In such processes, damning charges not uncommonly transmogrify into heroic vindications. Prosecutions target individuals, machines are institutions. Everyone can’t be jailed and there are multitudes vying for the positions left vacant by those that are. So, even where prosecutions are successful – often by collaboration with ambitious elements within the machines themselves – the vanquished are simply martyred and other cadres take their place.
Tammany, from first charges to last prosecutions, endured for over 150 years.
The Constitution and public administration misaligned
There is no precedent in world history where a patronage system of South African proportions has been prosecuted out of existence. Certainly, there cannot be impunity, but Tammany, like many other examples, was ultimately dismantled by people with a broader conception of strategy, with a wider set of tactics. These have formulated political-administrative solutions that don’t demobilise movements in longwinded and uncertain juridical processes. They have truncated the power of patronage forces by chipping away at its sources.
Machines, to generate a supply of patronage, must be able to interfere in administrative processes, distributing public resources on a case-by-case basis directly to their political supporters. Reformers, recognising this, have sought to insulate these processes. Even while enhancing political capacities for policy direction, their pre-eminent concern has been to emancipate public administrators from arbitrariness in personnel practices. Putting appointment, career progression, and dismissal on a rule-bound and professional basis, they have incentivised and empowered public servants to resist illicit advances.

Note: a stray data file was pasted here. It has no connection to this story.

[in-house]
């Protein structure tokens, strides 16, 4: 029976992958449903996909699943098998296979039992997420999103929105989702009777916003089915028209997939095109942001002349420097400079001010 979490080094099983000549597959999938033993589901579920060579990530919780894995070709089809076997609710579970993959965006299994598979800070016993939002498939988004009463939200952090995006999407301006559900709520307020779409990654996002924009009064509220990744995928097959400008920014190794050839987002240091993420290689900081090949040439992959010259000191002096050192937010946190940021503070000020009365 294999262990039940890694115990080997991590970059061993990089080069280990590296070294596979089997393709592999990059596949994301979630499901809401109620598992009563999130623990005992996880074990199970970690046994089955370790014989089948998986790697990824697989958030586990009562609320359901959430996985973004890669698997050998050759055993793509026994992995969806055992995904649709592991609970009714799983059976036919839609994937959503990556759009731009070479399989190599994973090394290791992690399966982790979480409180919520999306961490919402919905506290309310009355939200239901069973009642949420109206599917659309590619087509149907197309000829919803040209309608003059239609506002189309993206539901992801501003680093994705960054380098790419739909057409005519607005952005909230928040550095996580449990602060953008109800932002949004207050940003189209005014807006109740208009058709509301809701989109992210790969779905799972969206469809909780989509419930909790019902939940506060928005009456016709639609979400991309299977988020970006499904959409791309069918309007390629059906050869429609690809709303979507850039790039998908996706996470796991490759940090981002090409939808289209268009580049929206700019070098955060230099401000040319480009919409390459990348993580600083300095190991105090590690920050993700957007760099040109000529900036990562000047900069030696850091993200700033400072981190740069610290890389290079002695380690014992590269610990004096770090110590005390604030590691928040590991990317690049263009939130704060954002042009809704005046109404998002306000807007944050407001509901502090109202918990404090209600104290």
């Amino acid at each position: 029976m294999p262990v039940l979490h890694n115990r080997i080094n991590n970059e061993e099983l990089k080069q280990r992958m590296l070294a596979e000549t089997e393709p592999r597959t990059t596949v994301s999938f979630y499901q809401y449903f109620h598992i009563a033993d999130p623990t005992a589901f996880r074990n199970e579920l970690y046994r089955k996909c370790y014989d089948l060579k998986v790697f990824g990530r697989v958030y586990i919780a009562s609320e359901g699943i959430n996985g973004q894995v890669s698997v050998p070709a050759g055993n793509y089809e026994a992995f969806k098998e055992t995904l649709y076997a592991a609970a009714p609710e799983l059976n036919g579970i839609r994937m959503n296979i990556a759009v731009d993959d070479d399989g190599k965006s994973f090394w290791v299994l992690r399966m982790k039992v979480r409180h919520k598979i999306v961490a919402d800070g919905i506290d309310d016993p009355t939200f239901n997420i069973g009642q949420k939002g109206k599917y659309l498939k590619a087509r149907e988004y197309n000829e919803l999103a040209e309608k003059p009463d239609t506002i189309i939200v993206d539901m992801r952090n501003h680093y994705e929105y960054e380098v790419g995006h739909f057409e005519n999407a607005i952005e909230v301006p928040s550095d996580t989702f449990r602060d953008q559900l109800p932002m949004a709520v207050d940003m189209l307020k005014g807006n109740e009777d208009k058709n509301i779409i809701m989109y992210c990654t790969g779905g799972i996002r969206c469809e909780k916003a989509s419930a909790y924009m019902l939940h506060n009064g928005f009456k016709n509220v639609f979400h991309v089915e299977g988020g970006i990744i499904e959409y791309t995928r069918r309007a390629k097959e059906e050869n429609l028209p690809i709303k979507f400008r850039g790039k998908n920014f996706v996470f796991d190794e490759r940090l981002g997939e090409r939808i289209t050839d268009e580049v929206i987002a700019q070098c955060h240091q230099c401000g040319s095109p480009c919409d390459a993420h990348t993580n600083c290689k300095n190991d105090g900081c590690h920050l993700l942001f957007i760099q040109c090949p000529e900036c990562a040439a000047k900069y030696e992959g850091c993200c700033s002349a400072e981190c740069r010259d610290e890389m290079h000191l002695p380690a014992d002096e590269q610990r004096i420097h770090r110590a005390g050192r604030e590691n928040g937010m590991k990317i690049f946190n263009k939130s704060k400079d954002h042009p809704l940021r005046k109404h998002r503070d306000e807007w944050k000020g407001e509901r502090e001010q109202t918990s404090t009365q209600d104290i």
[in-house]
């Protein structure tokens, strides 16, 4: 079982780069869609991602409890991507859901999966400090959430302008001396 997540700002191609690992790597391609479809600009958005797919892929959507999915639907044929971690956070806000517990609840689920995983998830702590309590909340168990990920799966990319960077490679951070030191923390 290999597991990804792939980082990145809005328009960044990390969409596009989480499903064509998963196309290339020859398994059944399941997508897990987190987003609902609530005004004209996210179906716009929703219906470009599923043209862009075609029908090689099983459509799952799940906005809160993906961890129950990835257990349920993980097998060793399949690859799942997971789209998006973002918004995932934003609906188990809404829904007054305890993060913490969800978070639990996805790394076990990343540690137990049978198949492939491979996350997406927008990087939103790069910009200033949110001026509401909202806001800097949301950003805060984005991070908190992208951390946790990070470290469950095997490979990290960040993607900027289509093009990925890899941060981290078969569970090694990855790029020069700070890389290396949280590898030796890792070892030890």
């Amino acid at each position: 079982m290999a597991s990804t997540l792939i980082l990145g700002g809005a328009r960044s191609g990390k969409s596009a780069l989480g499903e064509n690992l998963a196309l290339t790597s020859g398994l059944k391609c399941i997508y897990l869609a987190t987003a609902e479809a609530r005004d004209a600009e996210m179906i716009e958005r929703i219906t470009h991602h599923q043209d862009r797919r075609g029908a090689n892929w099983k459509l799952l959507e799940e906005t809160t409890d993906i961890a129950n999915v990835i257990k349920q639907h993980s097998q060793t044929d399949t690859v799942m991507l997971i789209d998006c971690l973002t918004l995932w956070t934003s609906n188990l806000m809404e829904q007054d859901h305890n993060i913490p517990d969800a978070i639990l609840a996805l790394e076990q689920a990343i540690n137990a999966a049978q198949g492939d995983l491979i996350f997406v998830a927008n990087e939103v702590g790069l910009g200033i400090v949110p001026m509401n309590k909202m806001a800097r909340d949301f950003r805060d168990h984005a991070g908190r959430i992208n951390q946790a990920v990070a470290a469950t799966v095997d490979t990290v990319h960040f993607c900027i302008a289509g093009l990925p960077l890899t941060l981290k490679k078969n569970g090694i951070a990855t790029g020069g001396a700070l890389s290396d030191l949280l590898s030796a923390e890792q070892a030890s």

The Constitution of the Republic of South Africa provides for this. Chapter 10, read with implementing legislation, makes no allowance for political criteria to enter into personnel decisions in the public administration. It states that employment and personnel management practices must be based on ability, objectivity, fairness, and demographic representivity. It asserts that no employee may be favoured or prejudiced on grounds of their support for a particular political party or cause. It creates an exception for the appointment of a limited staff of special advisers on policy considerations, as regulated under section 12A of the Public Service Act.